How We Coped: Finding Solace in Nature
Six New Yorkers reflect on life during the pandemic, and how the outdoors helped see them through.
By Lisa W. Foderaro | Photographs by Tara Rice
Published May 18, 2021
Before it washed over the country in the spring of 2020, the coronavirus wave broke on New York City first. In March, experts advised anyone who could to shelter in place, leaving millions of people stuck in small apartments, stewing in fear, illness, and grief. Some left town. Others ventured out each day into an eerily silent city, risking exposure to the virus to carry out their essential work.
New Yorkers turned to their families, to their communities, and to nature to endure this harrowing time. They applauded from their balconies each night, covered their front sidewalks in blooming chalk artwork, and played music on their rooftops. And they sought out the little pockets of green close to home, reacquainting themselves with the neighborhood spots that had always been important—but which had now become lifelines.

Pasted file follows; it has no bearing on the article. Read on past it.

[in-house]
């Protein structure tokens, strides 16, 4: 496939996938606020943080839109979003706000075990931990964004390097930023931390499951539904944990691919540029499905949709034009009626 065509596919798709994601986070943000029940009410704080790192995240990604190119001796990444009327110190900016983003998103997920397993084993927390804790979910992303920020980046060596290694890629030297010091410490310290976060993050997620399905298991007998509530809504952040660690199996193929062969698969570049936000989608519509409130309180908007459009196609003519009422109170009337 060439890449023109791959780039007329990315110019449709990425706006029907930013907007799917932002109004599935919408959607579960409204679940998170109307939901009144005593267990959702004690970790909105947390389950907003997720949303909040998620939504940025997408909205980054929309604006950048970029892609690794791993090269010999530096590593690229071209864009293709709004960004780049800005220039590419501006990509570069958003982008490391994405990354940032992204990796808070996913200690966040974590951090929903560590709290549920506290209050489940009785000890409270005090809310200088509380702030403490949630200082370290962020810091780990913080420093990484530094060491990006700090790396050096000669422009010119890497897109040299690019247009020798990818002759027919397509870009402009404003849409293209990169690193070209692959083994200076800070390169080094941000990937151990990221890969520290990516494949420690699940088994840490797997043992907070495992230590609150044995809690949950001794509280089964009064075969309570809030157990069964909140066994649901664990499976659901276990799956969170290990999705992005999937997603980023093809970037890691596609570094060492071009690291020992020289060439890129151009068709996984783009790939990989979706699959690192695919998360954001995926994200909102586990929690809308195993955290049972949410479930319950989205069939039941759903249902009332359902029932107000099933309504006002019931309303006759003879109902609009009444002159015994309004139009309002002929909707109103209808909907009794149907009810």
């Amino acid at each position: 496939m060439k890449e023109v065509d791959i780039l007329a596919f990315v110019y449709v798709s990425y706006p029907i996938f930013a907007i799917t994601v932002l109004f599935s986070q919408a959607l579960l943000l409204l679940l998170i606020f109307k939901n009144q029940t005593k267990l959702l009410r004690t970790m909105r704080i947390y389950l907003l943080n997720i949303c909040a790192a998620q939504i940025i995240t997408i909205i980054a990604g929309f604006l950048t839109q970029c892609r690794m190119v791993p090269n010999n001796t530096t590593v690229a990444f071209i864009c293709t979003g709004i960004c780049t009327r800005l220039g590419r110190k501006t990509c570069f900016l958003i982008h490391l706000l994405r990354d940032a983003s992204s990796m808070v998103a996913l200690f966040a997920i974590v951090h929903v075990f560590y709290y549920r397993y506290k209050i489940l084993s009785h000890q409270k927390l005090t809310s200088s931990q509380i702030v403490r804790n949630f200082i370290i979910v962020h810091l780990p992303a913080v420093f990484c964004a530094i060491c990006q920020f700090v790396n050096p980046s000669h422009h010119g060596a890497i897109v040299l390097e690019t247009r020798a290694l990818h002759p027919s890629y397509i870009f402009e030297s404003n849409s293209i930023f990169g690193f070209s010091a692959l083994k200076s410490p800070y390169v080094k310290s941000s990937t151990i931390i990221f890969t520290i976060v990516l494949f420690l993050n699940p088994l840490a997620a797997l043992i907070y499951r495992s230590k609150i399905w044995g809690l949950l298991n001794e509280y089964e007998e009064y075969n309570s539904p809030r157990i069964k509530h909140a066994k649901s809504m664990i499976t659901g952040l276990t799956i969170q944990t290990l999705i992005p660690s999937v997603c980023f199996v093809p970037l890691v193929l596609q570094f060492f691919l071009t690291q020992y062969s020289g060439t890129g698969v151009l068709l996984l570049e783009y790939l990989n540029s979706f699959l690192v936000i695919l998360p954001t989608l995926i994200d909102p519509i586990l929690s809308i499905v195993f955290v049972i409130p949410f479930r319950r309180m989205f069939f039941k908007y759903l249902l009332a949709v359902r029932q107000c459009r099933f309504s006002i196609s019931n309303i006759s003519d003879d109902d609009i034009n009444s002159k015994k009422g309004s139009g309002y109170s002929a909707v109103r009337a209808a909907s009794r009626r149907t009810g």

The pandemic’s economic impact—from job losses to business closures—has only widened longstanding New York City’s inequities, including access to outdoor spaces. Innovative green spaces drive economic recovery—a recovery we need to start now. By investing in parks, we can leverage federal funding and create much-needed construction and maintenance jobs.
That’s why we created the New York City Park Equity Plan, and we’re calling on elected leaders and candidates to commit to expanding the park system so all New Yorkers have access to vibrant outdoor spaces.
Donate to become a member, and you’ll receive a subscription to Land&People magazine, our biannual publication featuring exclusive, inspiring stories about our work connecting everyone to the outdoors.